Stay Strong, Live long. Eat Right, Be Bright
The aim of this website is to target teens aged 12-18 to become more self-aware about their eating habits and realize the importance of healthy eating and physical exercise. This is a group project by Xiaoqing Chen, Youssef Attallah, Maged Haleem, and Nadine Alawis from Professor Pamela Stemberg’s Writing for Sciences class at The City College of New York. In the contents below, you will find an infographic, four written articles relating to our topic, a works cited page, and website resources for teens.
Happy reading and exploring! 🙂
Which side would you rather be on?
Healthy Eating Tips
How often have you been told to eat your vegetables or that healthy eating is important? If you live with your parents, grandparents, or adults that regularly make homemade food, most likely, healthy eating has been stressed a lot, right? You are told to stop eating the entire bag of potato chips or to stop drinking the can of Coca Cola with the chips. While drinking too much soda can cause health consequences, that does not mean you should not drink it all together. That is not what healthy eating means. Eating healthier just means that you should strike a balance and pay more attention to what you’re putting into your body. It may sound complex and difficult to achieve, but with knowledge and effort, you will be on your way to leading a physically and mentally healthy and happy lifestyle. Here are some tips on ways to achieve that: (if you stick with us to the end, there will be some delicious, healthy, and easy to make recipes that you can follow at home!)
- Self-assessment: start by reflecting on your eating habits. Ask yourself: what am I eating? how many meals/snacks a day do I normally eat? Am I eating enough fruits and vegetables? What is my daily calorie intake? How many grams of fat, sodium, sugar, fiber am I taking in? [See our next article to learn more about the truth behind your food!]
- Cut down on sugary/salty snacks and sodas. [Note: I’m not telling you to not eat them all together, set some limit on how much you consume a day, week, or month] Not only will this habit benefit your health, but you’ll also save your pocket money!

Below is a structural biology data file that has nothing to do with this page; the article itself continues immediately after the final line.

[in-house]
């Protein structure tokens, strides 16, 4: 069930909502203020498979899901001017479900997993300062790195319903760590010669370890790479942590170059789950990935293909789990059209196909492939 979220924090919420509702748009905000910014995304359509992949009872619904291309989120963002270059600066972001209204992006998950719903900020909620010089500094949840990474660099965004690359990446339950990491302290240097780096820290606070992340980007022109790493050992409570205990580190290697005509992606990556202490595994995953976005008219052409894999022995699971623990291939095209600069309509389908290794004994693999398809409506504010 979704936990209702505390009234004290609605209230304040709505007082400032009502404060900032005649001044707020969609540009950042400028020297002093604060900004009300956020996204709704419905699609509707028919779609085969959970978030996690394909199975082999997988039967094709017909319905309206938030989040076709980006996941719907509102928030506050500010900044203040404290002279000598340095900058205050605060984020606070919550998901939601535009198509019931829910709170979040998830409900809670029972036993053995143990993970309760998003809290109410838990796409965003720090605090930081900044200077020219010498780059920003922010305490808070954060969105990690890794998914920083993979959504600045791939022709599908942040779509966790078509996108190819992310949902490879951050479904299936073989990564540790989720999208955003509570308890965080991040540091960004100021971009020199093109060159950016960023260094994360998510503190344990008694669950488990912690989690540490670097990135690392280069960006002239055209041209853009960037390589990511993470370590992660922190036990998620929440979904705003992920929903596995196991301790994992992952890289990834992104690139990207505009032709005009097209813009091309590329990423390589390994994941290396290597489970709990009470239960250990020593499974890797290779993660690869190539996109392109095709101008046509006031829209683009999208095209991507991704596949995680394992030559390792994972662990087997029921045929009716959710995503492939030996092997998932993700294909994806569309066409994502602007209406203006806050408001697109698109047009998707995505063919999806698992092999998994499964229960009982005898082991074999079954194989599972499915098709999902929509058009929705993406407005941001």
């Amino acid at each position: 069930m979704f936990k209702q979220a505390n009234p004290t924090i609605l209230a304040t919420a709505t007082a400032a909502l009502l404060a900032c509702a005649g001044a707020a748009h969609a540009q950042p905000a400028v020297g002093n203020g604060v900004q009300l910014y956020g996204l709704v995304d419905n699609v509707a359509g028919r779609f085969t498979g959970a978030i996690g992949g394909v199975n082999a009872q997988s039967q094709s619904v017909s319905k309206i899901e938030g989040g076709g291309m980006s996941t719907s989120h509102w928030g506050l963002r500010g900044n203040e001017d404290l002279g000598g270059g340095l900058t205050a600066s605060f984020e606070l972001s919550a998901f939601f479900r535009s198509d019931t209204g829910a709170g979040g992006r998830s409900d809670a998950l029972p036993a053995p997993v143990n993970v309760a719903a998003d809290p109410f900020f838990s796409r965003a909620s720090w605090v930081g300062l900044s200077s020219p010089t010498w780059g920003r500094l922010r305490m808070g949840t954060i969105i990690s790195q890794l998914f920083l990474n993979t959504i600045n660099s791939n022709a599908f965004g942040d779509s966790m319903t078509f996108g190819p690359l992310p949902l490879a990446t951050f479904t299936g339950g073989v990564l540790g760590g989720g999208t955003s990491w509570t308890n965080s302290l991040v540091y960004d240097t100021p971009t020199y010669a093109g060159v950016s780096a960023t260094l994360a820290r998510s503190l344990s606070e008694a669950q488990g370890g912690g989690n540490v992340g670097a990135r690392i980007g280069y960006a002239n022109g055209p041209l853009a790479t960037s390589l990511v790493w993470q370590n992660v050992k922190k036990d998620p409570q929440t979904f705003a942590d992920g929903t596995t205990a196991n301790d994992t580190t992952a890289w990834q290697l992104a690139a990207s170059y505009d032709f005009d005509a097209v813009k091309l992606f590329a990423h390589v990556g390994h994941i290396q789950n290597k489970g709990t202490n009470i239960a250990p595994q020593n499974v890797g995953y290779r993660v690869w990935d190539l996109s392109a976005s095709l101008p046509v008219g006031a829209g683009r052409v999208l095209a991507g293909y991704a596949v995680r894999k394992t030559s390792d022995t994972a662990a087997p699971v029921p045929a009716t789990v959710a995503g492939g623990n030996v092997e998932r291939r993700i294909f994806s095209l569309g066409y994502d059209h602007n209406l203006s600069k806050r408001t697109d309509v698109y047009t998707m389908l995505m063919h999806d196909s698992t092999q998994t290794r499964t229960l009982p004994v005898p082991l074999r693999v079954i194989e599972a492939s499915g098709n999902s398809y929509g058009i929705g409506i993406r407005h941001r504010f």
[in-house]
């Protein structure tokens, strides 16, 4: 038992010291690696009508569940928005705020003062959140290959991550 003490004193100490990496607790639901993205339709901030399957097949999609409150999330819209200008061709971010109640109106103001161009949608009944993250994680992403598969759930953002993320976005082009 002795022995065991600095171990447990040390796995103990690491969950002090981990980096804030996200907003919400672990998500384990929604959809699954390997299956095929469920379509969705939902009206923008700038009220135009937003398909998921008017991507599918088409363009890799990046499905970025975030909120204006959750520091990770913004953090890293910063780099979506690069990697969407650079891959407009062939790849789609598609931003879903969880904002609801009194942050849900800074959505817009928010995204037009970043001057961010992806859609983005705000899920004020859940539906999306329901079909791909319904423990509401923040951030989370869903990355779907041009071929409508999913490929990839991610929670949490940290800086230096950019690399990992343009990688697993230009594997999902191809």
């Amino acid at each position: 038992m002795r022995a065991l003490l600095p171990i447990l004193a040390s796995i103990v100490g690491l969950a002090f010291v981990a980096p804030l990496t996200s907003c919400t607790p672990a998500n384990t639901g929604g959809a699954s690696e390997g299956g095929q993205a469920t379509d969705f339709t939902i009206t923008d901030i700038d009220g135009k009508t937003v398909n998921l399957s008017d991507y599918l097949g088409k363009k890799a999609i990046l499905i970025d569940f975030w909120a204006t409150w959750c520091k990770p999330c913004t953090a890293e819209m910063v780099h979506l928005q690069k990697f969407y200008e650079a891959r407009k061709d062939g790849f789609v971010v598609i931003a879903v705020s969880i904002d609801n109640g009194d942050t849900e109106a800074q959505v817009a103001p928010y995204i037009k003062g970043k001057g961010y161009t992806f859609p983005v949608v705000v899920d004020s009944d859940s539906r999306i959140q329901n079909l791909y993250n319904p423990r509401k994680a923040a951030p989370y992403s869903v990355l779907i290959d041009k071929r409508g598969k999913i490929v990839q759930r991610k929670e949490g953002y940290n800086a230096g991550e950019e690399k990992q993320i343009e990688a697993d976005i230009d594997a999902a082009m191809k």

- Incorporate fruits and green vegetables in your meals. I know, green veggies may seem like a nightmare, but it is really healthy and good for you. Some do taste awful without a doubt, but a lot are actually very delicious. We’ll give you a delicious yet healthy recipe in the end!
- When going grocery shopping with your parents or guardian (or even buying food at the deli), READ FOOD LABELS. Don’t be fooled if a certain, seemingly healthy granola brand states “30% less sugar”. But 30% less than what? What is it being compared to? Even if it says 30% less, it can still contain a lot of sugar! Read the nutritional facts (how much calories, saturated/unsaturated/trans fat, mg of sodium, grams of sugar does it contain?) AND its serving size.
- Reading labels part 2: check the ingredient list! If you take the bag of potato chips you have at home or any food that has a food label, look at the ingredient list. How long is the list? Which ingredients do you recognize? Chances are, you don’t know half of what’s listed. Often times, the longer the ingredient list, the more you should avoid that food product.
- Set SMART goals (Specific, Measurable, Attainable, Realistic, Time-manageable)- example: I aim to incorporate at least three cups of green vegetables, such as spinach and kale, and two cups of fruits a day into my meals for one month. I will keep track of that by taking a photo of each meal with fruits and vegetables. By setting goals and expectations for yourself, you’re taking initiative and accountability for your own health!
- Meal prepping: if you don’t like school food, bringing your own lunch is another option. It may sound like a lot of extra work, but it can be done if you plan strategically. For example, dedicate Sunday afternoon or evenings to prepare your lunch for the rest of the week (which can be stored in the refrigerator for up to a week). You can also talk to your parents/guardians about it too; they would be more than happy to help. Not only is it a better option than avoiding school lunches, you can learn healthy cooking skills (a very useful life skill)!
- Last but not least, stay HYDRATED! Drink lots of water! It is the best substitute for Coca Cola, Pepsi, Arizona, or other sugary drinks you may be consuming. Milk (1%, 2%, coconut, soy milk) is also good for you!
A healthy recipe! This article by the Huffington Post shares with us delicious and nutritious rice bowl recipes. There are a variety of dietary choices.
BONUS: Video recipe by Buzzfeed’s Tasty.
While I love watching and being inspired by Tasty recipes, one aspect I dislike about it is the fact that they use a lot of oil (olive oils, etc.). You don’t have to follow the exact recipes amount. I would suggest cutting back on the use of oils.
How Working Out Changed My Life
One of the biggest reasons today why teenagers are overweight is because of junk food. I was one of those who couldn’t resist the juiciness of the grilled burgers and the smell of hot fries. If you’re like me or going through something similar because of a little extra weight, keep reading and I guarantee you will change your mind about those burgers.